2021 HT-RADAR Annual Research Conference
A Collaboration of Point Loma Nazarene University
and the County of San Diego
- Community Solutions
- 2019 Homelessness Study Presented by Lianne Urada
- Role of Transportation in Combating HT in CA presented by Kezban Yagci Sokat
- Providing AI-based solutions to track and report human trafficking presented by Erum Afzal and Akhtar Baloch
- Labor Trafficking/Migrants presented by Meredith Dank
- Rapid Appraisal for Trafficking (RAFT) presented by Makini Chisolm-Straker,
- Compassionate Care for Sex Trafficking Survivors presented by Arduizur Carlie Richie-Zavaleta
- Survivors Voices in Case Management presented by Shireen Rajaram
- Evaluation of Dignity Health Survivor Advocate Pilot Project presented by Susie Baldwin
- Prevalence and Correlates of Sex Trafficking Among Homeless and Runaway Youths Presenting for Shelter Services presented by Johanna Greeson and Sarah Wasch
- A Survivor-Derived Approach to Addressing Trafficking in the Pediatric ED presented by Carmelle Wallace
- Child Labor Trafficking in the United States presented by Katherine Kaufka Walts
- LGBTQ+ homeless youth vulnerabilities presented by Kimberly Hogan
- Law Enforcement/Public Policy
- Service utilization and defining resiliency among justice-involved girls presented by Mekeila Cook
- Combatting Labor Trafficking: A New Framework presented by Erin Albright
- Trick Roll Study: Forced Criminality in Sex Trafficking Situations presented by Dominique Roe-Sepowitz and Elynne Greene
- Arrests of minors in child labor trafficking circumstances presented by Bandak Lul
Please contact the Conference Program Coordinator
Dr. Hanni Stoklosa HT-RADAR Spotlight Interview
Attending Physician at Brigham and Women’s Hospital, CEO and co-founder of HEAL trafficking, assistant professor of Emergency medicine at Harvard Medical School, and much more. Dr. Hanni Stoklosa is a brilliant leader in the field of anti-trafficking. Her dedication to serving others through her work is clear.
Dr. Stoklosa was raised with a heart for service. She recalled, “very early on it was instilled in me that my life was not for myself, my purpose for living is to serve others.” As Dr. Stoklosa found herself asking the question “What does the world need from me?”, she felt that becoming a doctor would be the most impactful way to use her energy and skills both in the world and for the world. While her early work focused on gender based violence and intimate partner violence, she moved into the anti-trafficking field after data was coming out that the majority of trafficked people access healthcare.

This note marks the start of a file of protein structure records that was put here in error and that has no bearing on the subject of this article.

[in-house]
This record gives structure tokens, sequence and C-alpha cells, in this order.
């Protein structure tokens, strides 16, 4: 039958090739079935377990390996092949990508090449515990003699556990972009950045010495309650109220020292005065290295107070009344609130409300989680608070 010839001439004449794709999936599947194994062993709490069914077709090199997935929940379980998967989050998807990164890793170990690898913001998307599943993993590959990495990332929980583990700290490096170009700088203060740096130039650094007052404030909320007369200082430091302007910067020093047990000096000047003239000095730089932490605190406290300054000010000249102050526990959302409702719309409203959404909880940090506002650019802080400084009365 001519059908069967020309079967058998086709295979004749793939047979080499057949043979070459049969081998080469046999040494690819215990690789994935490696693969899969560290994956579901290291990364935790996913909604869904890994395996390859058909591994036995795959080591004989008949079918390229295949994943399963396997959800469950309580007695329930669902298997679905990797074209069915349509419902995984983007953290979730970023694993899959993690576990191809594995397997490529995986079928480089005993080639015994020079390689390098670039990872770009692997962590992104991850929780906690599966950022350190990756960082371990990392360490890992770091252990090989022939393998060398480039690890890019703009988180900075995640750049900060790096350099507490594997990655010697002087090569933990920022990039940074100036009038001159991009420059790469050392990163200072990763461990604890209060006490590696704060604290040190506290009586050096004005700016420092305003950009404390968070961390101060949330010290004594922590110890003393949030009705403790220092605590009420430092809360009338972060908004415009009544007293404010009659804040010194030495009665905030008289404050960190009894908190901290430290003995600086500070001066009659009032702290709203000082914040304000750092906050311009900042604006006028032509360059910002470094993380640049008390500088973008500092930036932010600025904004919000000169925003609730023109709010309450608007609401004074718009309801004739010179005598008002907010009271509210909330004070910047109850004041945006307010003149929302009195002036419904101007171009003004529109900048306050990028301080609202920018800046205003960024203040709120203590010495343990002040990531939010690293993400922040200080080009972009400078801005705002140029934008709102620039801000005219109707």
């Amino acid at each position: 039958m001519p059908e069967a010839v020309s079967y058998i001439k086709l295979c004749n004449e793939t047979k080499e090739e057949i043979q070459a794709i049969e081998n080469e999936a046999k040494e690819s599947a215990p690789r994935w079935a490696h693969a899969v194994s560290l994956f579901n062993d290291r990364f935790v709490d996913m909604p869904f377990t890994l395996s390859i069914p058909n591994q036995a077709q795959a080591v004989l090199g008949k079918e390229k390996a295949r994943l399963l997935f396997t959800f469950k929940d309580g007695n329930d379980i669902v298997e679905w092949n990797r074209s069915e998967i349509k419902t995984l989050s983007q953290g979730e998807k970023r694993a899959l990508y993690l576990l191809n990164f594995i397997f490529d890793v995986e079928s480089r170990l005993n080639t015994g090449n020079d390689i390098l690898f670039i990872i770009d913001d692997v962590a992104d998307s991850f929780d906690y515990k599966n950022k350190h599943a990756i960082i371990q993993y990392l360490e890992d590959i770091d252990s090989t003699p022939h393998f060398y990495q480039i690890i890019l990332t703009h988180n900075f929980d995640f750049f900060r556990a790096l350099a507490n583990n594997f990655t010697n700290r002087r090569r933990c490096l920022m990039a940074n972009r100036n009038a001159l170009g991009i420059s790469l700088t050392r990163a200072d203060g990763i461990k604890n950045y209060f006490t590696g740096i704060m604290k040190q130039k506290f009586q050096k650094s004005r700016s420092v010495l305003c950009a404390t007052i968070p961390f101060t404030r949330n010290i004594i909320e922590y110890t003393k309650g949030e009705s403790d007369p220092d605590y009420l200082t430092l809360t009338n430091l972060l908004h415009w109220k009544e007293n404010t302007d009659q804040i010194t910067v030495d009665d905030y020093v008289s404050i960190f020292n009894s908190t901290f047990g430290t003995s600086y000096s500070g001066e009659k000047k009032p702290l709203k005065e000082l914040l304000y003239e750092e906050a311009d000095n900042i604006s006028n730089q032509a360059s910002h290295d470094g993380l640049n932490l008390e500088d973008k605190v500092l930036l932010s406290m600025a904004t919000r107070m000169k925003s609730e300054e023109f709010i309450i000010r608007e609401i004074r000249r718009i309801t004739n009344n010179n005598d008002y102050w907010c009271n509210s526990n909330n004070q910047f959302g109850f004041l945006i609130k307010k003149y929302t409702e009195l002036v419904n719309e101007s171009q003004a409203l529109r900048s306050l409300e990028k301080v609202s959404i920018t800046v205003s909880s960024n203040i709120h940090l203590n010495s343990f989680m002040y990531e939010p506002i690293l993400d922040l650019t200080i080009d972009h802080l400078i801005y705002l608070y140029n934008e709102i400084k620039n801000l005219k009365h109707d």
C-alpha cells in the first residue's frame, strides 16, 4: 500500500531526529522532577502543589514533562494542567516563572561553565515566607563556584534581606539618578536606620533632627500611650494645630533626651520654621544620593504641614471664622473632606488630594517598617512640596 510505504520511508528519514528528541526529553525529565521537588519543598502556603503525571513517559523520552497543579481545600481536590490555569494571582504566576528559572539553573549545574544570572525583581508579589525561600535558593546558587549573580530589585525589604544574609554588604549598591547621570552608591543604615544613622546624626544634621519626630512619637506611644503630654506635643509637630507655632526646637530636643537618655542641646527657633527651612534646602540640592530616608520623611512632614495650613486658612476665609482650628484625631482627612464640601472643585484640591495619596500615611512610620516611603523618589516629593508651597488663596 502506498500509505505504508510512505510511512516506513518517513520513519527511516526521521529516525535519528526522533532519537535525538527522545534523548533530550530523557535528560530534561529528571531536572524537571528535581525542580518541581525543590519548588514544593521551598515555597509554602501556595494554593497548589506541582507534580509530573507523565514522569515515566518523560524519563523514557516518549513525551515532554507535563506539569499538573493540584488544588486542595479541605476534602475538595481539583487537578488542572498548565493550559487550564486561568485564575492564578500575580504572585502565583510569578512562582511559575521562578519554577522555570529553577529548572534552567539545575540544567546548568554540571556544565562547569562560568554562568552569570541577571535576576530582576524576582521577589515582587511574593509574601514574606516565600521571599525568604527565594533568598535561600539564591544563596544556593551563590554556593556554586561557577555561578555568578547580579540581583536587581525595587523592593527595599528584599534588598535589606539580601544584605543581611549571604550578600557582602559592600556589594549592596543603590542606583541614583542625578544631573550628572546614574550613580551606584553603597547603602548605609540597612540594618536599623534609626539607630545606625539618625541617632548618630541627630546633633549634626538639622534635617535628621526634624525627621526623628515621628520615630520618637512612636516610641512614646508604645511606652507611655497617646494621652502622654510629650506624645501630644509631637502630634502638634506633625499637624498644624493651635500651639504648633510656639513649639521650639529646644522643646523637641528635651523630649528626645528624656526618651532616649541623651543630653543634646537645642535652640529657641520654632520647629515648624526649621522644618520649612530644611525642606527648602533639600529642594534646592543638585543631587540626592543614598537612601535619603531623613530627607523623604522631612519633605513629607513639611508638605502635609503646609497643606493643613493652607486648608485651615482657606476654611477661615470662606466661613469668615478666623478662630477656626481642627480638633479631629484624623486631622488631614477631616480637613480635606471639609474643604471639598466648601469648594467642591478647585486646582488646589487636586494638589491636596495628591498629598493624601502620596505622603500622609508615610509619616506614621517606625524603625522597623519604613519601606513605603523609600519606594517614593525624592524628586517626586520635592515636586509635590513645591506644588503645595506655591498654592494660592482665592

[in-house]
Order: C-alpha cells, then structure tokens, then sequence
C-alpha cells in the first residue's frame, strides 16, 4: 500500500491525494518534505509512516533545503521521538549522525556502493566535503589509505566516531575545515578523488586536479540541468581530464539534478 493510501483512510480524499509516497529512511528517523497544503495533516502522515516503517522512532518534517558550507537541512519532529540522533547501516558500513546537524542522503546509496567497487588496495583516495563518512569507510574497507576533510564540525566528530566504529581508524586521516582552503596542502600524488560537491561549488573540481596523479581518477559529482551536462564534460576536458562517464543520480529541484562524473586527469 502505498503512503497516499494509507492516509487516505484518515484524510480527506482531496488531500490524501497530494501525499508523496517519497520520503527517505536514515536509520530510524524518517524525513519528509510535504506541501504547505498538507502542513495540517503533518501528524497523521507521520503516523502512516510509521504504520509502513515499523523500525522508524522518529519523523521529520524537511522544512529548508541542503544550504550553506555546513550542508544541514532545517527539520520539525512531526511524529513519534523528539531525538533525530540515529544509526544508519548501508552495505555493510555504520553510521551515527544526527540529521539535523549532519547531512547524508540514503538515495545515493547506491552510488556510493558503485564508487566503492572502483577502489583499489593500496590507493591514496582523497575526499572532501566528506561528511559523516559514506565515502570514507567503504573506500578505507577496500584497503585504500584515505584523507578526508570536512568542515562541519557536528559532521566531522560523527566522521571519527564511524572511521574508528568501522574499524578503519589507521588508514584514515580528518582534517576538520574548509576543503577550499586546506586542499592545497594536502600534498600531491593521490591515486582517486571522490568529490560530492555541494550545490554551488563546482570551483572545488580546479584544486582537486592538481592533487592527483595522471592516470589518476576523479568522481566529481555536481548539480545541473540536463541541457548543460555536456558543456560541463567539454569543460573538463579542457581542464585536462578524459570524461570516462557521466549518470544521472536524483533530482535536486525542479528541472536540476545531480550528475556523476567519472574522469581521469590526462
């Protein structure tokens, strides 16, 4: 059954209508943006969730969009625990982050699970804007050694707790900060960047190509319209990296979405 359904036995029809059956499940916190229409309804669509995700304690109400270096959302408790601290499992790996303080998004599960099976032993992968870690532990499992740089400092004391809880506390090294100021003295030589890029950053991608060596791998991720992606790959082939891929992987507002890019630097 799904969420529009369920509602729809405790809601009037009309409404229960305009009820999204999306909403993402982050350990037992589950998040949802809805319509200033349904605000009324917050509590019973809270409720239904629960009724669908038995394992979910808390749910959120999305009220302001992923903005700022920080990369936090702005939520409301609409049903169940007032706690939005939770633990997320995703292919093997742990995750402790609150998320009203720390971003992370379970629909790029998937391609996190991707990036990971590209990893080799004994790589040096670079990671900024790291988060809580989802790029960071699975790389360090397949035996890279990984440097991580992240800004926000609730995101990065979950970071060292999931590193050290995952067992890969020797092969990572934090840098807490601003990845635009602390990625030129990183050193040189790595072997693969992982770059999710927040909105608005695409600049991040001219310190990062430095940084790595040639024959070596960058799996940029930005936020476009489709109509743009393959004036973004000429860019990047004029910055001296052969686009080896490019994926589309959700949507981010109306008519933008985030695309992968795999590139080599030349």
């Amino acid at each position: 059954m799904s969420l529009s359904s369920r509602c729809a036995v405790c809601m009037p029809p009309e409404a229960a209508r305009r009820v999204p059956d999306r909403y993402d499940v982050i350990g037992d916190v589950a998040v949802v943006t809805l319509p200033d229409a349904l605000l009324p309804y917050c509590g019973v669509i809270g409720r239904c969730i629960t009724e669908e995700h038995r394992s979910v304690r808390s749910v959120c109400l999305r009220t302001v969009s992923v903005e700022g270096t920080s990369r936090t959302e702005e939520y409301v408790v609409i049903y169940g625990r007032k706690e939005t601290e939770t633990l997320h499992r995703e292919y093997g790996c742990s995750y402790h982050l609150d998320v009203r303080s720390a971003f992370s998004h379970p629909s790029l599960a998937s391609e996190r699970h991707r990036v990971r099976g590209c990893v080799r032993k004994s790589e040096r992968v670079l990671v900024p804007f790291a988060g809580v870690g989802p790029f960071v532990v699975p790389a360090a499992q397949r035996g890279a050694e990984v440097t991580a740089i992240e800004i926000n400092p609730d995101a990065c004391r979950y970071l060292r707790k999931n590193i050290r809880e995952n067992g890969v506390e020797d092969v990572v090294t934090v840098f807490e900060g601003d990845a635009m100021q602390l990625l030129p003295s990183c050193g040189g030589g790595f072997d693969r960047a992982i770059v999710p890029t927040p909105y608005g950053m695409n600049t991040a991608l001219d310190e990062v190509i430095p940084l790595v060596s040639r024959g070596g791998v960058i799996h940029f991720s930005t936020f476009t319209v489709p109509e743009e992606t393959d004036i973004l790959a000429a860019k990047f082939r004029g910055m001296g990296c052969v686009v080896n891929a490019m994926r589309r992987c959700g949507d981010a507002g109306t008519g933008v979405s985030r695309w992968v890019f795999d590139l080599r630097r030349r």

As Dr. Stoklosa began her journey into understanding human trafficking and its intersection to heathcare, she began to look into what other researchers, advocates, and professionals were already doing in the field. It was then that she met the core founding team for HEAL trafficking. HEAL’s co-founding team was made up of the “amazing champions and advocates for healthcare across the globe” that she connected with at the beginning of her journey into the field of anti-trafficking.
As Dr. Stoklosa described, when HEAL trafficking began, it focused on shifting the gaze of the human trafficking movement towards public health solutions. Part of that work involved building up the critical thinking skills and research literacy of the people and organizations in the anti-trafficking movement.
Today HEAL Trafficking leads innovative health solutions to eradicate human trafficking in communities worldwide. HEAL is the go-to human trafficking resource for health care.
With conviction, Dr. Stoklosa believes that “we can have a world healed of trafficking someday.” She believes there is a path towards reconciliation and justice, if “we really listen to one another.” Dr. Stoklosa finds hope wherever these “courageous conversations” are taking place.
From Victimization to Restoration: Multi-Disciplinary Collaborative Approaches to Care and Support Victims and Survivors of Human Trafficking